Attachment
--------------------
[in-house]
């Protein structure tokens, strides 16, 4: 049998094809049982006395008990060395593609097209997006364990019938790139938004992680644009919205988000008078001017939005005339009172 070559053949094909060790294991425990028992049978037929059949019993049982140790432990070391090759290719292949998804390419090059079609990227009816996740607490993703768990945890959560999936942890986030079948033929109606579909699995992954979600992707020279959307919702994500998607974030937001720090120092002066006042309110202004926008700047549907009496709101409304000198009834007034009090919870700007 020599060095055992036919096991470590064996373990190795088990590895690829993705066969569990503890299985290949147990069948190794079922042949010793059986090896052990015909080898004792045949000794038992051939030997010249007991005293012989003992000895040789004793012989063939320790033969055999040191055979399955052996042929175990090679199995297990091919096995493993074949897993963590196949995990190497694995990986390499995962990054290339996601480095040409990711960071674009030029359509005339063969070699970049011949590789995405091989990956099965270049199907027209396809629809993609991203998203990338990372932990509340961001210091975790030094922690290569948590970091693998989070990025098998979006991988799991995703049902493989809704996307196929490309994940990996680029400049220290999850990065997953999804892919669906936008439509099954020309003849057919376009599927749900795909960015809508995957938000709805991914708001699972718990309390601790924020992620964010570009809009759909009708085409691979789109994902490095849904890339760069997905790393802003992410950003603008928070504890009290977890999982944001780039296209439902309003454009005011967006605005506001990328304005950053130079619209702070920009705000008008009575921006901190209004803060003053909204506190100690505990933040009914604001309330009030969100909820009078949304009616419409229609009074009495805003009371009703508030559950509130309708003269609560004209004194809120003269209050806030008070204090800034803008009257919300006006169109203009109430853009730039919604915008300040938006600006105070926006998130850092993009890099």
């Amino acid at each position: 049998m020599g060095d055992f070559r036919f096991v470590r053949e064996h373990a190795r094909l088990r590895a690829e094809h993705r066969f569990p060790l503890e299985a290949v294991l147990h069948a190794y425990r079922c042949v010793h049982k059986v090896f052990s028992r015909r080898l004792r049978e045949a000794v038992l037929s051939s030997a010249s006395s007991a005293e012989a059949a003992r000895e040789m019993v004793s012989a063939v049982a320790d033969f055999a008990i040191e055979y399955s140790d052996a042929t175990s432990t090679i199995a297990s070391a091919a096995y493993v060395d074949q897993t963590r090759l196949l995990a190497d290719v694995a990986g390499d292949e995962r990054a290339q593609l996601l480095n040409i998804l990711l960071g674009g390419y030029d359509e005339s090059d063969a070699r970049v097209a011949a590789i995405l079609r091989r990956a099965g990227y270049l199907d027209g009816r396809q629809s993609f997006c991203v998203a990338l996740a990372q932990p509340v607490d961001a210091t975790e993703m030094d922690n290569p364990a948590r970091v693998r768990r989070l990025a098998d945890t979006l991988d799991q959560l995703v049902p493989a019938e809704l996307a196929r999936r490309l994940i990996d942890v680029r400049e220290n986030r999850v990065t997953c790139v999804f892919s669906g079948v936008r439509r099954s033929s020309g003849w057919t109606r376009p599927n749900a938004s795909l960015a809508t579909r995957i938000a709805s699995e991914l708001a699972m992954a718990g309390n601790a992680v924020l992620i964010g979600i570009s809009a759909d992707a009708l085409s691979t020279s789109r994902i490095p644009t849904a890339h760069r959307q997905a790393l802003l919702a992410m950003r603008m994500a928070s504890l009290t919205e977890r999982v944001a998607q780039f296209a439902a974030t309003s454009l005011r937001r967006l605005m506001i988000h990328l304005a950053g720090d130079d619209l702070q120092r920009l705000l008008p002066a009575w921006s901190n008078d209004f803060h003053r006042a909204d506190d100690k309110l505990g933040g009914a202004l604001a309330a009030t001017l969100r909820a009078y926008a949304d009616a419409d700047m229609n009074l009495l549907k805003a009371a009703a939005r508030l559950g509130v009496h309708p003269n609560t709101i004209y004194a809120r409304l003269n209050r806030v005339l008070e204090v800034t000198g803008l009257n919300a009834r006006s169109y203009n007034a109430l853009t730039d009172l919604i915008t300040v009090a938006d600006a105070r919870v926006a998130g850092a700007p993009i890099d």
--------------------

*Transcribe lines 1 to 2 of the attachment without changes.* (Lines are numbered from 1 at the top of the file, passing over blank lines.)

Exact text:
[in-house]
């Protein structure tokens, strides 16, 4: 049998094809049982006395008990060395593609097209997006364990019938790139938004992680644009919205988000008078001017939005005339009172 070559053949094909060790294991425990028992049978037929059949019993049982140790432990070391090759290719292949998804390419090059079609990227009816996740607490993703768990945890959560999936942890986030079948033929109606579909699995992954979600992707020279959307919702994500998607974030937001720090120092002066006042309110202004926008700047549907009496709101409304000198009834007034009090919870700007 020599060095055992036919096991470590064996373990190795088990590895690829993705066969569990503890299985290949147990069948190794079922042949010793059986090896052990015909080898004792045949000794038992051939030997010249007991005293012989003992000895040789004793012989063939320790033969055999040191055979399955052996042929175990090679199995297990091919096995493993074949897993963590196949995990190497694995990986390499995962990054290339996601480095040409990711960071674009030029359509005339063969070699970049011949590789995405091989990956099965270049199907027209396809629809993609991203998203990338990372932990509340961001210091975790030094922690290569948590970091693998989070990025098998979006991988799991995703049902493989809704996307196929490309994940990996680029400049220290999850990065997953999804892919669906936008439509099954020309003849057919376009599927749900795909960015809508995957938000709805991914708001699972718990309390601790924020992620964010570009809009759909009708085409691979789109994902490095849904890339760069997905790393802003992410950003603008928070504890009290977890999982944001780039296209439902309003454009005011967006605005506001990328304005950053130079619209702070920009705000008008009575921006901190209004803060003053909204506190100690505990933040009914604001309330009030969100909820009078949304009616419409229609009074009495805003009371009703508030559950509130309708003269609560004209004194809120003269209050806030008070204090800034803008009257919300006006169109203009109430853009730039919604915008300040938006600006105070926006998130850092993009890099």